Coding repeats and evolutionary "agility"

BIOESSAYS, Issue 6 2005
Sandrine Caburet
The rapid generation of new shapes observed in the living world is the result of genetic variation, especially in "morphological" developmental genes. Many of these genes contain coding tandem repeats. Fondon and Garner have shown that expansions and contractions of these repeats are associated with the great diversity of morphologies observed in the domestic dog, Canis familiaris.1 In particular, they found that the repeat variations in two genes were significantly associated with changes in limb and skull morphology. These results open the possibility that such a mechanism contributes to the diversity of life. BioEssays 27:581,587, 2005. 2005 Wiley Periodicals, Inc. [source]

Rational shape engineering of the filamentous protein , prefoldin through incremental gene truncation

BIOPOLYMERS, Issue 6 2009
Timothy A. Whitehead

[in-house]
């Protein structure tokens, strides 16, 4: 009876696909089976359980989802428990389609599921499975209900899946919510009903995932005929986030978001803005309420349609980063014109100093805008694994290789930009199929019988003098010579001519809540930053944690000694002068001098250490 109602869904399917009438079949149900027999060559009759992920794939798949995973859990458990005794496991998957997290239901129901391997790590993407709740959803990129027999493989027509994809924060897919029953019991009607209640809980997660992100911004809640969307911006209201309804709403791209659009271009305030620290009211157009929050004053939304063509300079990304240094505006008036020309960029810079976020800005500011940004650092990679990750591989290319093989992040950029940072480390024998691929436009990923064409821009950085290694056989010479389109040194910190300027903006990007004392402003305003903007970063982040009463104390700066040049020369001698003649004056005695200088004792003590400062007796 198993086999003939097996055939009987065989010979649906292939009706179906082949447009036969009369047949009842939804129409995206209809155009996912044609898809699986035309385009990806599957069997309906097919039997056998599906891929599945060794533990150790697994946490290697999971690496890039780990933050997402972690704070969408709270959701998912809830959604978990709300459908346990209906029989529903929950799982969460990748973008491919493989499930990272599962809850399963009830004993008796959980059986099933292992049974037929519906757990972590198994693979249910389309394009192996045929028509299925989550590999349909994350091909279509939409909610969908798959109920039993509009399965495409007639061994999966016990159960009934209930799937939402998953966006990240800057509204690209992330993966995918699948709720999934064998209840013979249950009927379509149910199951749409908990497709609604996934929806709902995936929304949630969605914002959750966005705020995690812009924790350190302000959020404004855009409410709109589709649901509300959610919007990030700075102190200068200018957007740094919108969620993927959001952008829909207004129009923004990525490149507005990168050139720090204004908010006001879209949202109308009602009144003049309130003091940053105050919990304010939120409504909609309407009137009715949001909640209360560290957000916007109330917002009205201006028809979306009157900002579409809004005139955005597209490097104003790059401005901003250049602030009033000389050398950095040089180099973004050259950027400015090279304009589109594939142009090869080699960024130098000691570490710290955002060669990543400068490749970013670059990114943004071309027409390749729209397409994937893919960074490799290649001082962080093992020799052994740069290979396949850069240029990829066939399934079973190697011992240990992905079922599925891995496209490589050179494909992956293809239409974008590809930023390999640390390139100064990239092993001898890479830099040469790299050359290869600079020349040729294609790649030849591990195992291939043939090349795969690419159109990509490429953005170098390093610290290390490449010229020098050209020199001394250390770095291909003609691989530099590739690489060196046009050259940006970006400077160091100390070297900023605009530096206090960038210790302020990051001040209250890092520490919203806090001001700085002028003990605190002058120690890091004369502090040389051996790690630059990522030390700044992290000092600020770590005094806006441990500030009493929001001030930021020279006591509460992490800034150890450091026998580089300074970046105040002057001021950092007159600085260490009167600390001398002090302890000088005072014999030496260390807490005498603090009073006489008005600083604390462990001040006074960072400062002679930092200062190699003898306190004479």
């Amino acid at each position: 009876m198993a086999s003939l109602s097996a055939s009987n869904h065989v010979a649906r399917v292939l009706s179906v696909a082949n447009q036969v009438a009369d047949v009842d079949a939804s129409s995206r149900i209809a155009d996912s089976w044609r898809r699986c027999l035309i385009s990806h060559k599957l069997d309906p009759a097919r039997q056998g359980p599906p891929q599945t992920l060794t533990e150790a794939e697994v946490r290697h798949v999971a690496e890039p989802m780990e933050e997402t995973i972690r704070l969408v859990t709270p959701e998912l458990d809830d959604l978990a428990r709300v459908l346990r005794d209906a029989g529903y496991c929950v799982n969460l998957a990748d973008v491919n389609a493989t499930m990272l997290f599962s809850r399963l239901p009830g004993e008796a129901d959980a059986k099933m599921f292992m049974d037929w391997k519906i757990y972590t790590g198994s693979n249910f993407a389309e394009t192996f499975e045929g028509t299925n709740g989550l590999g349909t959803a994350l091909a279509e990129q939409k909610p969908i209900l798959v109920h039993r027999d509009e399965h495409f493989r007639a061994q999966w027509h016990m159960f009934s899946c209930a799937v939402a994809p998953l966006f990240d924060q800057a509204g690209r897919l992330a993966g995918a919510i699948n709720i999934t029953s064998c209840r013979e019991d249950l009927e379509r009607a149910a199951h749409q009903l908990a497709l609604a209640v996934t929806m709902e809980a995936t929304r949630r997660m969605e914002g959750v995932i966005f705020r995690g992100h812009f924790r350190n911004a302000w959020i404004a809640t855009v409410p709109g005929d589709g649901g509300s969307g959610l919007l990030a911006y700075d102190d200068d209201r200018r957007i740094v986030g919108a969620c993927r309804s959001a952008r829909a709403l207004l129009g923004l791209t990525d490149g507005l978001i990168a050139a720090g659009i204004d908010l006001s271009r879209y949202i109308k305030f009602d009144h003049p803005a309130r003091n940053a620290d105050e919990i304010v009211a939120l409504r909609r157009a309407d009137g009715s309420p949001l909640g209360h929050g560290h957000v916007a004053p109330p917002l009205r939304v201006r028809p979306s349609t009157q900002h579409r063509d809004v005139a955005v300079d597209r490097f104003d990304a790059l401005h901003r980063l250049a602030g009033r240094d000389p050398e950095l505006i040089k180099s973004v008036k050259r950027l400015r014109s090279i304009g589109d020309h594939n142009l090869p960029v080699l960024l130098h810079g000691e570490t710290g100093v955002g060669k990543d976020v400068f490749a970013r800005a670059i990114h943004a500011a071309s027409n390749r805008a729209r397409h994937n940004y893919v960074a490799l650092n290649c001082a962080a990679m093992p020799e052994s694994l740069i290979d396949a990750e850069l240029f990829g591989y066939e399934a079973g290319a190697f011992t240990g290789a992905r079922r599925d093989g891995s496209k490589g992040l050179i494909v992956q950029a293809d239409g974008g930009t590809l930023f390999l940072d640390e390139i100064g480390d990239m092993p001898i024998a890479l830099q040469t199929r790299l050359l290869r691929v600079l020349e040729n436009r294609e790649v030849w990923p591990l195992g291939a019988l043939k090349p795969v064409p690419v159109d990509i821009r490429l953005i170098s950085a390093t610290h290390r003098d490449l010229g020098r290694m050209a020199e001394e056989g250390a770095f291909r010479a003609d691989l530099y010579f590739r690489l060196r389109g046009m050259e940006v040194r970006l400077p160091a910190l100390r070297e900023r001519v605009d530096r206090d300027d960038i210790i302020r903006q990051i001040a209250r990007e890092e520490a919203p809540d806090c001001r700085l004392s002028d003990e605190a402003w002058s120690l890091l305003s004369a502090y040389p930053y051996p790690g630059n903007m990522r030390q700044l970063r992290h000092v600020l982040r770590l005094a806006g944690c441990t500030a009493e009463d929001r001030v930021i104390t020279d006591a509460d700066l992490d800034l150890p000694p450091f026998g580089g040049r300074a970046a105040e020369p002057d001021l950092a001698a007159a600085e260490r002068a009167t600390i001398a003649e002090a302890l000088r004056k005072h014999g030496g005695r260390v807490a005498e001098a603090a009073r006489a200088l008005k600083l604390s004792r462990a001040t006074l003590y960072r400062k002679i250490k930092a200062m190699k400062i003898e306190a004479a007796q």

Abstract An enticing possibility in nanotechnology is to use proteins as templates for the positioning of molecules in regular patterns with nanometer precision over large surface areas. However, the ability to redesign protein quaternary structure to construct new shapes remains underdeveloped. In the present work, we have engineered the dimensions of a filamentous protein, the , prefoldin (, PFD) from the hyperthermophile Methanocaldococcus jannaschii, and have achieved controllable attachment of filaments in a specific orientation on a carbon surface. Four different constructs of , PFD were generated in which the coiled coils extending from the association domain are progressively truncated. Three of the truncation constructs form well-defined filaments with predictable dimensions according to transmission electron microscopy. Two of these constructs had 2D persistence lengths similar to that of , PFD at 300,740 nm. In contrast, the 2D persistence length of the shortest truncation mutant was 3500 nm, indicating that the filament adsorbs along a different axis than the other constructs with its two rows of coiled coils facing out from the surface. The elastic moduli of the filaments range from 0.7,2.1 GPa, similar to rigid plastics and within the lower limit for proteins whose primary intermolecular interaction is hydrogen bonding. These results demonstrate a versatile approach for controlling the overall dimensions and surface orientation of protein filaments, and expand the toolbox by which to tune two overall dimensions in protein space for the creation of templated materials over a wide variety of conditions. 2009 Wiley Periodicals, Inc. Biopolymers 91: 496,503, 2009. This article was originally published online as an accepted preprint. The "Published Online" date corresponds to the preprint version. You can request a copy of the preprint by emailing the Biopolymers editorial office at [source]